Monday, August 4, 2014

Tiny Flies in the Kitchen




Is the kitchen invaded with tiny flies hovering over a fruit bowl? Are you thinking that fruitflies have come in from the orchard? In all probability these are not fruit flies, but rather, what are commonly known as vinegar flies or drosopila, in the insect family, Drosophilidae.

 Unlike the fruitflies which cause major damage to fruit and vegetables, the vinegar flies are found in association with overripe fruits and vegetables. They do not cause the fruit to rot but are actually attracted to rotting and fermenting food. The larvae feed principally on the yeast in the fermenting fluids. Drosophila flies have been widely used by geneticists around the world in studying the laws of heredity. This is because they are prolific, have a short life cycle and are easy to rear.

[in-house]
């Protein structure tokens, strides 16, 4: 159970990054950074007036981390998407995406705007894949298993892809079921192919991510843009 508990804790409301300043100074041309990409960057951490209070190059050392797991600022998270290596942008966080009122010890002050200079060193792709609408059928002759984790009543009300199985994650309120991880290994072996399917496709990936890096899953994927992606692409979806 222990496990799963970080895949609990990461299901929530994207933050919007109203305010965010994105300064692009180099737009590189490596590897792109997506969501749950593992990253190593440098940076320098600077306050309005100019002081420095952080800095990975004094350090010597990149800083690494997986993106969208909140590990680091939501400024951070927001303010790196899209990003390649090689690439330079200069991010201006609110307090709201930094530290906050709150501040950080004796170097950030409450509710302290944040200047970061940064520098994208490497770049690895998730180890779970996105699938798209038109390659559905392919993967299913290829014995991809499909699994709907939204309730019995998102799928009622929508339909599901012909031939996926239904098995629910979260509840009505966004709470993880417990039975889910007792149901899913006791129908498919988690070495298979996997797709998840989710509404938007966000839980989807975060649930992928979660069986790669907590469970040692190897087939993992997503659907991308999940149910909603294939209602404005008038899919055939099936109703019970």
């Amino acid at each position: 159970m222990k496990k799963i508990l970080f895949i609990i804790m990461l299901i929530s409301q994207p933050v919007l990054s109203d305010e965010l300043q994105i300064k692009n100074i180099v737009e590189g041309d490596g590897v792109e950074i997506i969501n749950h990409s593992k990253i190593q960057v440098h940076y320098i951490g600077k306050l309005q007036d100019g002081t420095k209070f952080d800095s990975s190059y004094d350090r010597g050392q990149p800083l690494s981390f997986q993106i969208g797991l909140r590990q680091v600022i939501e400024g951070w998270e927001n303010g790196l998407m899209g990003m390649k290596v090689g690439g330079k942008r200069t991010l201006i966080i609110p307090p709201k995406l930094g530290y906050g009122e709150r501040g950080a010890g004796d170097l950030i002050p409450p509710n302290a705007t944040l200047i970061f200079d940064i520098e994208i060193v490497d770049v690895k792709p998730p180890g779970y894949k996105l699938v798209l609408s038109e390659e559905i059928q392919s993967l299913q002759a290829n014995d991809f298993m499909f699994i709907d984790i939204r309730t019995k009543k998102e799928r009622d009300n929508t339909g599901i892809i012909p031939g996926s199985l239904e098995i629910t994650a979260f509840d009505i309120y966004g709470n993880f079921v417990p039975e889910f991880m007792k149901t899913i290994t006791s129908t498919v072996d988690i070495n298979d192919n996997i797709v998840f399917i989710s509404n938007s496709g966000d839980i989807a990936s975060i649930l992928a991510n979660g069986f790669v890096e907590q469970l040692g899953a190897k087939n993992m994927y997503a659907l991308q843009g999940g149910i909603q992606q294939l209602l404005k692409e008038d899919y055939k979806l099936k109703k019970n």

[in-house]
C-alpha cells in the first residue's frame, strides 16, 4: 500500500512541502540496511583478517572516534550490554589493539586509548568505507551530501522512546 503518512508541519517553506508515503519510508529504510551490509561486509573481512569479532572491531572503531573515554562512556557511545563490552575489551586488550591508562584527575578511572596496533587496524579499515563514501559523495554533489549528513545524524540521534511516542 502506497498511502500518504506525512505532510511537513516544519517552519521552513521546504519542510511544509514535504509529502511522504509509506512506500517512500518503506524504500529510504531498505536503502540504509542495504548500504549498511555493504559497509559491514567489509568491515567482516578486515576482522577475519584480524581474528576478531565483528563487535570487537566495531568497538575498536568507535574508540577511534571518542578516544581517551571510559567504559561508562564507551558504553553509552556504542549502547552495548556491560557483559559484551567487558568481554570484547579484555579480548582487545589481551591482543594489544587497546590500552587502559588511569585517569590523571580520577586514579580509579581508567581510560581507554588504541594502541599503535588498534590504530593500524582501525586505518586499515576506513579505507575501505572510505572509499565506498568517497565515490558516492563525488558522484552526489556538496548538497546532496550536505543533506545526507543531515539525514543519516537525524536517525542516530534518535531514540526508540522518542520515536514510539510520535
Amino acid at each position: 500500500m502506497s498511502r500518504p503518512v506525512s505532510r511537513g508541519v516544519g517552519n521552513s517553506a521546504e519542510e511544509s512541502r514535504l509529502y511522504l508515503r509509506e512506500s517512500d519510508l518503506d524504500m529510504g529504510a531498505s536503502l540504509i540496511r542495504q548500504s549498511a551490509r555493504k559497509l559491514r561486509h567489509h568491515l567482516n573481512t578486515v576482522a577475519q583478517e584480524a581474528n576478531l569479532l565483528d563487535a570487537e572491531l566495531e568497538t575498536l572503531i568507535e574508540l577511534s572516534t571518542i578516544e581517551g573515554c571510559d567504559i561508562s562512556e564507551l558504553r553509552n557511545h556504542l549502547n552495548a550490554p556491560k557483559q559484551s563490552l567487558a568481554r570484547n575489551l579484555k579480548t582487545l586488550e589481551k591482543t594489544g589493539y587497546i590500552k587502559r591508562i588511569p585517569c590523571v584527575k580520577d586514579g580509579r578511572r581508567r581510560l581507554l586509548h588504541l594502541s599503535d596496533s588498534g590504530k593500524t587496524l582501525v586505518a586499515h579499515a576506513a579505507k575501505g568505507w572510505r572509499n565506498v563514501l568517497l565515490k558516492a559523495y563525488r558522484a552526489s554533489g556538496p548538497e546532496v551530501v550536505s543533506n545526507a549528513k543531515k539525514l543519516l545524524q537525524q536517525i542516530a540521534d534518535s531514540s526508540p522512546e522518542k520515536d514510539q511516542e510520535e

Vinegar flies do not bite humans but are strictly a nuisance pest. For control, it is best to concentrate on eliminating the larval feeding sites and the breeding areas. Sanitation is critical. By eliminating overripe fruit sitting on the counter and exposed kitchen garbage, these pests can be controlled. All exposed fruits and vegetables should be refrigerated. Pyrethrin insecticides, organic and non-organic types, are effective in killing vinegar flies, but only when contact is made. 

A Nontoxic Way of Managing Vinegar Flies
From Ohio State University comes this simple trap. Take a Mason or similar jar and cover or paint the outside top third of the jar. Coat the inside of the jar with a sticky liquid such as diluted honey or vegetable oil. Invert the jar over bait such as crushed bananas. Rest the jar upside down on two blocks of wood to allow flies space enough to feed on the bait. After the flies leave the bait, they will fly upward to the light portion of the jar and get stuck on the sides when they rest.